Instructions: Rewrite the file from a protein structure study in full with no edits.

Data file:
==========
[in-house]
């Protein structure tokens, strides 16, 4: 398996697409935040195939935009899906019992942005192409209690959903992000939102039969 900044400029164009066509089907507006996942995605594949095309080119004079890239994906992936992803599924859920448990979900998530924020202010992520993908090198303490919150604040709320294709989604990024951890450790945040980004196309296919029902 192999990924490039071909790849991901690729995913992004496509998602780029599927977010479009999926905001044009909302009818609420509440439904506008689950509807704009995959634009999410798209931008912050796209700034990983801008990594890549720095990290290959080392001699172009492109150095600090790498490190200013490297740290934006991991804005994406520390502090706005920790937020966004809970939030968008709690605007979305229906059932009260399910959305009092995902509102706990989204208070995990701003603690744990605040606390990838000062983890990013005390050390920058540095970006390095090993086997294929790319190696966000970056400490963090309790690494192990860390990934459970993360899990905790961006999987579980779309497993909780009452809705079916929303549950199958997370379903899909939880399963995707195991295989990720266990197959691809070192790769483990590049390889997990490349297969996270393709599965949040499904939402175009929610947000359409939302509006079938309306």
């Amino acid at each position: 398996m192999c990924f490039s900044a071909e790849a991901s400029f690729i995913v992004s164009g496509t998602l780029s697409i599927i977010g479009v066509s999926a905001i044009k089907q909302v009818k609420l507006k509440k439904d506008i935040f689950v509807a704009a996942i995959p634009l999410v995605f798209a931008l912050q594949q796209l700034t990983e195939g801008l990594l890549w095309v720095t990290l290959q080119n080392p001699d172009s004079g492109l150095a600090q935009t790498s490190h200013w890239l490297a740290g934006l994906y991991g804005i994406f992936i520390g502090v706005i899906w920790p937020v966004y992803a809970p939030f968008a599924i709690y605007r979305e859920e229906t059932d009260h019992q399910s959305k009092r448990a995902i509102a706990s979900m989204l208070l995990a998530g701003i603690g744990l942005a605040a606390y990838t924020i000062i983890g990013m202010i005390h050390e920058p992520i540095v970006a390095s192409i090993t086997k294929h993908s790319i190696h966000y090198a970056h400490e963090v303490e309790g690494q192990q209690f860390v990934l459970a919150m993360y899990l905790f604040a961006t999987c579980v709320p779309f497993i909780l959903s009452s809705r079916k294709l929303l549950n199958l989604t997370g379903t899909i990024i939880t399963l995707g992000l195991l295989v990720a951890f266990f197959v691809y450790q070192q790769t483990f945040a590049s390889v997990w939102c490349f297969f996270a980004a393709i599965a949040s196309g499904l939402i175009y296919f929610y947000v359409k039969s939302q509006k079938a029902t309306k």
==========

[in-house]
């Protein structure tokens, strides 16, 4: 398996697409935040195939935009899906019992942005192409209690959903992000939102039969 900044400029164009066509089907507006996942995605594949095309080119004079890239994906992936992803599924859920448990979900998530924020202010992520993908090198303490919150604040709320294709989604990024951890450790945040980004196309296919029902 192999990924490039071909790849991901690729995913992004496509998602780029599927977010479009999926905001044009909302009818609420509440439904506008689950509807704009995959634009999410798209931008912050796209700034990983801008990594890549720095990290290959080392001699172009492109150095600090790498490190200013490297740290934006991991804005994406520390502090706005920790937020966004809970939030968008709690605007979305229906059932009260399910959305009092995902509102706990989204208070995990701003603690744990605040606390990838000062983890990013005390050390920058540095970006390095090993086997294929790319190696966000970056400490963090309790690494192990860390990934459970993360899990905790961006999987579980779309497993909780009452809705079916929303549950199958997370379903899909939880399963995707195991295989990720266990197959691809070192790769483990590049390889997990490349297969996270393709599965949040499904939402175009929610947000359409939302509006079938309306």
């Amino acid at each position: 398996m192999c990924f490039s900044a071909e790849a991901s400029f690729i995913v992004s164009g496509t998602l780029s697409i599927i977010g479009v066509s999926a905001i044009k089907q909302v009818k609420l507006k509440k439904d506008i935040f689950v509807a704009a996942i995959p634009l999410v995605f798209a931008l912050q594949q796209l700034t990983e195939g801008l990594l890549w095309v720095t990290l290959q080119n080392p001699d172009s004079g492109l150095a600090q935009t790498s490190h200013w890239l490297a740290g934006l994906y991991g804005i994406f992936i520390g502090v706005i899906w920790p937020v966004y992803a809970p939030f968008a599924i709690y605007r979305e859920e229906t059932d009260h019992q399910s959305k009092r448990a995902i509102a706990s979900m989204l208070l995990a998530g701003i603690g744990l942005a605040a606390y990838t924020i000062i983890g990013m202010i005390h050390e920058p992520i540095v970006a390095s192409i090993t086997k294929h993908s790319i190696h966000y090198a970056h400490e963090v303490e309790g690494q192990q209690f860390v990934l459970a919150m993360y899990l905790f604040a961006t999987c579980v709320p779309f497993i909780l959903s009452s809705r079916k294709l929303l549950n199958l989604t997370g379903t899909i990024i939880t399963l995707g992000l195991l295989v990720a951890f266990f197959v691809y450790q070192q790769t483990f945040a590049s390889v997990w939102c490349f297969f996270a980004a393709i599965a949040s196309g499904l939402i175009y296919f929610y947000v359409k039969s939302q509006k079938a029902t309306k």